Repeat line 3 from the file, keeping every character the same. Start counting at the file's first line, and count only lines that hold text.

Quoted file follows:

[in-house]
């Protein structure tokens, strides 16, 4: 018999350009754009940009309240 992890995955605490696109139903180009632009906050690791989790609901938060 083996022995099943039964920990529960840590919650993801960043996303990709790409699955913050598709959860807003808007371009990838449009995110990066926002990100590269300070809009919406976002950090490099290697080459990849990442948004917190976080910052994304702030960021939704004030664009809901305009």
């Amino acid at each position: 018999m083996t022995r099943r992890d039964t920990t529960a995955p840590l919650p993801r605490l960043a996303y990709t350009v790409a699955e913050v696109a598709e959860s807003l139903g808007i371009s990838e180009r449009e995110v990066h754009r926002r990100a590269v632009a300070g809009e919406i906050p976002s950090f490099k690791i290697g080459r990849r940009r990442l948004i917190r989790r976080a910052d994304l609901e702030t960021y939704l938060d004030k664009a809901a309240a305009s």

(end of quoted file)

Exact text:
């Amino acid at each position: 018999m083996t022995r099943r992890d039964t920990t529960a995955p840590l919650p993801r605490l960043a996303y990709t350009v790409a699955e913050v696109a598709e959860s807003l139903g808007i371009s990838e180009r449009e995110v990066h754009r926002r990100a590269v632009a300070g809009e919406i906050p976002s950090f490099k690791i290697g080459r990849r940009r990442l948004i917190r989790r976080a910052d994304l609901e702030t960021y939704l938060d004030k664009a809901a309240a305009s």